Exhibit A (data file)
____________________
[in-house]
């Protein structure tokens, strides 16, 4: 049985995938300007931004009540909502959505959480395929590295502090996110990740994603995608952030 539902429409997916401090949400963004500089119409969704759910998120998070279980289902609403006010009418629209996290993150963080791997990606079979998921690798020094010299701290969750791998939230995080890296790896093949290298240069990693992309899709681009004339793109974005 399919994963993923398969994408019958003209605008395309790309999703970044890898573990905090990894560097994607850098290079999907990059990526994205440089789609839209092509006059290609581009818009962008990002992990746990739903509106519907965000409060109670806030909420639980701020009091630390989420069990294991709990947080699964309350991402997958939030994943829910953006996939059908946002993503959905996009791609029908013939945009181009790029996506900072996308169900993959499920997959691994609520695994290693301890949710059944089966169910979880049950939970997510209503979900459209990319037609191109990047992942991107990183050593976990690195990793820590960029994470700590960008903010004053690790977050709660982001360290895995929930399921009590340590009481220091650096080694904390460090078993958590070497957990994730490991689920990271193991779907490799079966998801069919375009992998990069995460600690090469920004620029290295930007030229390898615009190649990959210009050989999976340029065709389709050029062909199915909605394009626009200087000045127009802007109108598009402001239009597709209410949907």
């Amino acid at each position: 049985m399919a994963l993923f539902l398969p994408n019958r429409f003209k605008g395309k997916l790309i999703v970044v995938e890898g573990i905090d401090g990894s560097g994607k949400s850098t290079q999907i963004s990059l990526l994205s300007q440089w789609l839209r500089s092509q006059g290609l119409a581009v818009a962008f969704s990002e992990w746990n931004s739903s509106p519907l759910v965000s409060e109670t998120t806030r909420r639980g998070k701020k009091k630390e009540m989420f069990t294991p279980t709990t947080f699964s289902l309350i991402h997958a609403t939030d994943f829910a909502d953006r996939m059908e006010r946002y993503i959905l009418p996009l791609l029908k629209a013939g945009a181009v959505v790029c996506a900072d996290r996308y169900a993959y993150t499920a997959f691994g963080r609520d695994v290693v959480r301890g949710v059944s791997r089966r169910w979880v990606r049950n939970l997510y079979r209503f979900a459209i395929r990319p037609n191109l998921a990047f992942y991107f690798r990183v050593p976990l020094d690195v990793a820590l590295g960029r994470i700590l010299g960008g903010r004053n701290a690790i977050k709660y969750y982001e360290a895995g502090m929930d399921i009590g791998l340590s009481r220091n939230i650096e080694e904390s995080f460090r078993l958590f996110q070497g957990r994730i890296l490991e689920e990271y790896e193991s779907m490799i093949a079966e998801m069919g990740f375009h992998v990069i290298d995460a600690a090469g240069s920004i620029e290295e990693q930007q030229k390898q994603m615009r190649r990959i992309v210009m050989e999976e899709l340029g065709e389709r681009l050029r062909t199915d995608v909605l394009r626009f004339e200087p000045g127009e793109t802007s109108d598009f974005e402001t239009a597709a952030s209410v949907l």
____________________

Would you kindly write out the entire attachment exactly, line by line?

[in-house]
């Protein structure tokens, strides 16, 4: 049985995938300007931004009540909502959505959480395929590295502090996110990740994603995608952030 539902429409997916401090949400963004500089119409969704759910998120998070279980289902609403006010009418629209996290993150963080791997990606079979998921690798020094010299701290969750791998939230995080890296790896093949290298240069990693992309899709681009004339793109974005 399919994963993923398969994408019958003209605008395309790309999703970044890898573990905090990894560097994607850098290079999907990059990526994205440089789609839209092509006059290609581009818009962008990002992990746990739903509106519907965000409060109670806030909420639980701020009091630390989420069990294991709990947080699964309350991402997958939030994943829910953006996939059908946002993503959905996009791609029908013939945009181009790029996506900072996308169900993959499920997959691994609520695994290693301890949710059944089966169910979880049950939970997510209503979900459209990319037609191109990047992942991107990183050593976990690195990793820590960029994470700590960008903010004053690790977050709660982001360290895995929930399921009590340590009481220091650096080694904390460090078993958590070497957990994730490991689920990271193991779907490799079966998801069919375009992998990069995460600690090469920004620029290295930007030229390898615009190649990959210009050989999976340029065709389709050029062909199915909605394009626009200087000045127009802007109108598009402001239009597709209410949907």
């Amino acid at each position: 049985m399919a994963l993923f539902l398969p994408n019958r429409f003209k605008g395309k997916l790309i999703v970044v995938e890898g573990i905090d401090g990894s560097g994607k949400s850098t290079q999907i963004s990059l990526l994205s300007q440089w789609l839209r500089s092509q006059g290609l119409a581009v818009a962008f969704s990002e992990w746990n931004s739903s509106p519907l759910v965000s409060e109670t998120t806030r909420r639980g998070k701020k009091k630390e009540m989420f069990t294991p279980t709990t947080f699964s289902l309350i991402h997958a609403t939030d994943f829910a909502d953006r996939m059908e006010r946002y993503i959905l009418p996009l791609l029908k629209a013939g945009a181009v959505v790029c996506a900072d996290r996308y169900a993959y993150t499920a997959f691994g963080r609520d695994v290693v959480r301890g949710v059944s791997r089966r169910w979880v990606r049950n939970l997510y079979r209503f979900a459209i395929r990319p037609n191109l998921a990047f992942y991107f690798r990183v050593p976990l020094d690195v990793a820590l590295g960029r994470i700590l010299g960008g903010r004053n701290a690790i977050k709660y969750y982001e360290a895995g502090m929930d399921i009590g791998l340590s009481r220091n939230i650096e080694e904390s995080f460090r078993l958590f996110q070497g957990r994730i890296l490991e689920e990271y790896e193991s779907m490799i093949a079966e998801m069919g990740f375009h992998v990069i290298d995460a600690a090469g240069s920004i620029e290295e990693q930007q030229k390898q994603m615009r190649r990959i992309v210009m050989e999976e899709l340029g065709e389709r681009l050029r062909t199915d995608v909605l394009r626009f004339e200087p000045g127009e793109t802007s109108d598009f974005e402001t239009a597709a952030s209410v949907l």